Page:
U.S. Refiners Supply Domestic Demand While Significantly Increasing Exports
We first created the graphic below, illustrating the flow of petroleum products in and out of the U.S. by PADD for the year, for a talk at a conference a few years ago. One of our friends who attended that conference asked for an update, so today we’re offering just that!
As the figure shows, the U.S. was a net exporter of gasoline and distillates in 2018. The red gasoline (G) arrows represent flows for gasoline, motor gasoline blending components, and fuel ethanol. The green diesel (D) arrows represent flows for biomass-based diesel (biodiesel), renewable diesel, distillate fuel oil (diesel fuel and heating oil), and jet fuel. The data and PADD map are provided by the U.S. Energy Information Administration (EIA).
On the East Coast (PADD 1) gasoline imports were 571 thousand barrels per day (kbd), while distillate imports were 147 kbd. The East Coast sees large consumption of gasoline and diesel with relatively low refining capacity and constrained logistics. The pipelines running from the Gulf Coast through the Southeast to New York Harbor are full. Cheap movement of incremental refined product supply is not available. While suppliers could ship refined products via tanker up to the Northeast, coastwise compliant shipping under the Jones Act is expensive. It is more economical to import refined products to PADD 1 via tanker. Most refined product imports to the East Coast come from Europe.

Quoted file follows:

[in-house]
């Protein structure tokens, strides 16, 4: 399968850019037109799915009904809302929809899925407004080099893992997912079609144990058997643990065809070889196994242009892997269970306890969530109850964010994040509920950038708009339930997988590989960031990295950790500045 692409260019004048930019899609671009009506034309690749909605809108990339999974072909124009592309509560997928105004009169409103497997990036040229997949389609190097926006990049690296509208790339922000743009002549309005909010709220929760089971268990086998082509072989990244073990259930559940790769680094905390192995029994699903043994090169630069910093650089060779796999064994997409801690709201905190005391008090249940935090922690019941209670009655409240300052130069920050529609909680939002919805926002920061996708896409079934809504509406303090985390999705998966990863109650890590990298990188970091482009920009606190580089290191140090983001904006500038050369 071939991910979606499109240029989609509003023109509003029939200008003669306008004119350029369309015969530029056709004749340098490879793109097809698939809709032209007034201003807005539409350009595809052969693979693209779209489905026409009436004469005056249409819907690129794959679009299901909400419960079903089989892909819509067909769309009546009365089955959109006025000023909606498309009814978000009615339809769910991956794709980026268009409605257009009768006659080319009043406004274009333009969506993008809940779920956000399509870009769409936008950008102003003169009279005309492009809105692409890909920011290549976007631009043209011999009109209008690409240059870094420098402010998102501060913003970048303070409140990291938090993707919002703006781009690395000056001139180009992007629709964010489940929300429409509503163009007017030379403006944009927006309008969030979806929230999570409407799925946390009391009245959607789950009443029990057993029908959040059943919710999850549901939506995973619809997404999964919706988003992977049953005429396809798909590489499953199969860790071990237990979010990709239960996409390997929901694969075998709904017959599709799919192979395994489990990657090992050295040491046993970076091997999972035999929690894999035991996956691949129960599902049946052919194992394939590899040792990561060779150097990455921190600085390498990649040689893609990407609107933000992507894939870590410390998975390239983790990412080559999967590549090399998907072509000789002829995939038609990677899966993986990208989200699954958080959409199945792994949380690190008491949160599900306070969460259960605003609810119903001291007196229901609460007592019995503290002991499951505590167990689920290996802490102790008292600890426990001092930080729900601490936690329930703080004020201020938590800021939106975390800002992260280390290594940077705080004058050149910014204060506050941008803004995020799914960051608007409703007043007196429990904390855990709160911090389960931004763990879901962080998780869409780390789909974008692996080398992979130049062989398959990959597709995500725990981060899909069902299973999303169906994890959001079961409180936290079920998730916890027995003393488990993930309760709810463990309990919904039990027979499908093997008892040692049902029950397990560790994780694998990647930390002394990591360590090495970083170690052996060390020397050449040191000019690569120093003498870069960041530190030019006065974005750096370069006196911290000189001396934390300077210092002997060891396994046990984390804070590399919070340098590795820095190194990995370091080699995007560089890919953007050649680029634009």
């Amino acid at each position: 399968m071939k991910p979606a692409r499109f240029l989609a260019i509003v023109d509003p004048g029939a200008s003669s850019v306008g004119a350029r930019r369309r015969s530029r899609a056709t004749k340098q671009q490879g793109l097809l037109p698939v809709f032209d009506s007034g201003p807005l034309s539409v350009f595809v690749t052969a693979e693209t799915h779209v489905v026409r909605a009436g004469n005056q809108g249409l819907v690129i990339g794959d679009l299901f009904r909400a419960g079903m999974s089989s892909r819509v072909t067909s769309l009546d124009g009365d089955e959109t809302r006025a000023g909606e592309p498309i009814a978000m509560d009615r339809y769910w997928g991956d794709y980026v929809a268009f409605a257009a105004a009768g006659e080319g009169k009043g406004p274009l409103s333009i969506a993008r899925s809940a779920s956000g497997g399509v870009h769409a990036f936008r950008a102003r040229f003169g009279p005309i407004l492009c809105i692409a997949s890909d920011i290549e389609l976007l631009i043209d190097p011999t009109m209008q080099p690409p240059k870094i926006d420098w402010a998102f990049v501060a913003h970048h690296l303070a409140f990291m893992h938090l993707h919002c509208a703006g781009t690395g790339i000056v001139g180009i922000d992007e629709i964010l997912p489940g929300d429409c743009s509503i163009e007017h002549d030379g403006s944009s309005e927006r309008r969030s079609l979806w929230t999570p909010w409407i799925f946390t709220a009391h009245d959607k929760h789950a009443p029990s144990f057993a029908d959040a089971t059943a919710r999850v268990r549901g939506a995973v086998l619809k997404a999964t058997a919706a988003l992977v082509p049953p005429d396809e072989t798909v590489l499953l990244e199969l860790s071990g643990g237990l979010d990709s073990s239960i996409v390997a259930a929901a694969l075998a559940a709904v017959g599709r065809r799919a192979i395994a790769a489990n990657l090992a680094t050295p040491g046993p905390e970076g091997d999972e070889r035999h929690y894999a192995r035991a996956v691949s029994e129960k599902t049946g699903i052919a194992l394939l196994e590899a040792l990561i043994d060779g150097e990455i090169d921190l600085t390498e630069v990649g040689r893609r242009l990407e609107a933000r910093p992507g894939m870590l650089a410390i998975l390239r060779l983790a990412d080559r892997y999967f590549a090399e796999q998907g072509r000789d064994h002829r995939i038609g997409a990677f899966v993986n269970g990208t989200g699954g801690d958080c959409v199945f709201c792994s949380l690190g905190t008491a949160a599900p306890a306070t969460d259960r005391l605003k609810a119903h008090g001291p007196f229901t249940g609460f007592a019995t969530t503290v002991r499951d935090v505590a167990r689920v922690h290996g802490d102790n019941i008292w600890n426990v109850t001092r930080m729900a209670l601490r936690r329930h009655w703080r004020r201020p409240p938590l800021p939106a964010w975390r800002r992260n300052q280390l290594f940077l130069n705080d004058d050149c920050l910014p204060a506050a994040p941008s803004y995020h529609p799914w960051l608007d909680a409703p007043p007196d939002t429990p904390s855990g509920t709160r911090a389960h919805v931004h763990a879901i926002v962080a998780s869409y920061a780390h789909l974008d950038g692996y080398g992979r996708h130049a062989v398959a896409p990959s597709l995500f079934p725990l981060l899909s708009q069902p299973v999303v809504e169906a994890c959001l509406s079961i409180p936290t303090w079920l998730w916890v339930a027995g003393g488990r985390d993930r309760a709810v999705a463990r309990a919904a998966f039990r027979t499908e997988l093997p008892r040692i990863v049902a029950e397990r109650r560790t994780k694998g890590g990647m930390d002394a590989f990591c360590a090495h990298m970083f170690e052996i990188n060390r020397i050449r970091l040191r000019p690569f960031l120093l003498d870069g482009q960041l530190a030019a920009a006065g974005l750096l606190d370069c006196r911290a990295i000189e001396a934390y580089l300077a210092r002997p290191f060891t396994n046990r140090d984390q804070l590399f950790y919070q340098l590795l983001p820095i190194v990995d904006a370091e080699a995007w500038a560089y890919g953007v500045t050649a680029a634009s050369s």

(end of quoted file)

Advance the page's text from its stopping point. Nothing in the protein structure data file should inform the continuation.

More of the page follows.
The Midwest (PADD 2) exported minor volumes of gasoline, 13 kbd, and imported minor volumes of diesel, 2 kbd, to and from Canada. The Rocky Mountain region (PADD 4) imports small volumes of gasoline and distillate from Canada as well.
The West Coast (PADD 5) exported 46 kbd of gasoline and 34 kbd of distillates.
The Gulf Coast has the largest refining center in the country and has seen a number of refinery expansions in recent years. Gasoline exports from PADD 3 were 890 kbd and distillate exports were over 1,333 kbd. Most of PADD 3 and PADD 5 exports go to Mexico and Central and South America. According to the EIA, Mexico receives 25% of U.S. distillate exports and 55% of U.S. motor gasoline exports.
In 2014, when we first created this import/export graphic, gasoline net exports were 8 kbd and distillates were 969 kbd. In four years, the net exports of gasoline have grown by 368 kbd and distillates by 247 kbd. The refining industry has continued to supply the growing U.S. demand for transportation fuels at the same time.